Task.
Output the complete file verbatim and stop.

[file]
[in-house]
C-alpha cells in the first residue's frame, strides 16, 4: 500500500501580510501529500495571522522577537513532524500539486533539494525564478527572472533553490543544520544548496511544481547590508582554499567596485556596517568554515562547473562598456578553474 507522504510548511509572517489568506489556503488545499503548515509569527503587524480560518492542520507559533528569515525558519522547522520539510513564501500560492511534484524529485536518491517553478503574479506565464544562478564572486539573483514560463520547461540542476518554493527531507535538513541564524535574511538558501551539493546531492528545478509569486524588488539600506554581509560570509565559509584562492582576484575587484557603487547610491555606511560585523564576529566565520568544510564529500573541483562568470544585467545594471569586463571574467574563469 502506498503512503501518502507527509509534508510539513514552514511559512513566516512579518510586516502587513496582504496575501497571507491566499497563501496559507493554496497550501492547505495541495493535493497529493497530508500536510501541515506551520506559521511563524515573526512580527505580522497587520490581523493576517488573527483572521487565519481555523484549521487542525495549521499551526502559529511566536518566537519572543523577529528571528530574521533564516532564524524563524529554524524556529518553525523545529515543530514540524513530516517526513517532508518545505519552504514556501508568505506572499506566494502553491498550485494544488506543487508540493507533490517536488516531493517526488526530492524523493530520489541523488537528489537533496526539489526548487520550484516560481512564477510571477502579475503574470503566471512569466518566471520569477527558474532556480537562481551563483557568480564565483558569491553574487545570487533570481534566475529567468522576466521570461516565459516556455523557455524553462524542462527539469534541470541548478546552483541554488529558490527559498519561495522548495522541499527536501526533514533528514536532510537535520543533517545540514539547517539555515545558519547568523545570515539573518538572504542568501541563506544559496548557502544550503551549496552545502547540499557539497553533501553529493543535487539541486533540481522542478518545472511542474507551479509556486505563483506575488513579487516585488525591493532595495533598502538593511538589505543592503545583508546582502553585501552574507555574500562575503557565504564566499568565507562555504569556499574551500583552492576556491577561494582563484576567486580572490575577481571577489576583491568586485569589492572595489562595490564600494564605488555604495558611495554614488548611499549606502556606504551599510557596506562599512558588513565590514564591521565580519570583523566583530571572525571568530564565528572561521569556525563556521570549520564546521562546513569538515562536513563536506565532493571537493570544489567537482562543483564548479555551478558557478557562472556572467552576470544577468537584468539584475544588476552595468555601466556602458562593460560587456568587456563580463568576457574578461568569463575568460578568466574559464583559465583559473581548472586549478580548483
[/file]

[in-house]
C-alpha cells in the first residue's frame, strides 16, 4: 500500500501580510501529500495571522522577537513532524500539486533539494525564478527572472533553490543544520544548496511544481547590508582554499567596485556596517568554515562547473562598456578553474 507522504510548511509572517489568506489556503488545499503548515509569527503587524480560518492542520507559533528569515525558519522547522520539510513564501500560492511534484524529485536518491517553478503574479506565464544562478564572486539573483514560463520547461540542476518554493527531507535538513541564524535574511538558501551539493546531492528545478509569486524588488539600506554581509560570509565559509584562492582576484575587484557603487547610491555606511560585523564576529566565520568544510564529500573541483562568470544585467545594471569586463571574467574563469 502506498503512503501518502507527509509534508510539513514552514511559512513566516512579518510586516502587513496582504496575501497571507491566499497563501496559507493554496497550501492547505495541495493535493497529493497530508500536510501541515506551520506559521511563524515573526512580527505580522497587520490581523493576517488573527483572521487565519481555523484549521487542525495549521499551526502559529511566536518566537519572543523577529528571528530574521533564516532564524524563524529554524524556529518553525523545529515543530514540524513530516517526513517532508518545505519552504514556501508568505506572499506566494502553491498550485494544488506543487508540493507533490517536488516531493517526488526530492524523493530520489541523488537528489537533496526539489526548487520550484516560481512564477510571477502579475503574470503566471512569466518566471520569477527558474532556480537562481551563483557568480564565483558569491553574487545570487533570481534566475529567468522576466521570461516565459516556455523557455524553462524542462527539469534541470541548478546552483541554488529558490527559498519561495522548495522541499527536501526533514533528514536532510537535520543533517545540514539547517539555515545558519547568523545570515539573518538572504542568501541563506544559496548557502544550503551549496552545502547540499557539497553533501553529493543535487539541486533540481522542478518545472511542474507551479509556486505563483506575488513579487516585488525591493532595495533598502538593511538589505543592503545583508546582502553585501552574507555574500562575503557565504564566499568565507562555504569556499574551500583552492576556491577561494582563484576567486580572490575577481571577489576583491568586485569589492572595489562595490564600494564605488555604495558611495554614488548611499549606502556606504551599510557596506562599512558588513565590514564591521565580519570583523566583530571572525571568530564565528572561521569556525563556521570549520564546521562546513569538515562536513563536506565532493571537493570544489567537482562543483564548479555551478558557478557562472556572467552576470544577468537584468539584475544588476552595468555601466556602458562593460560587456568587456563580463568576457574578461568569463575568460578568466574559464583559465583559473581548472586549478580548483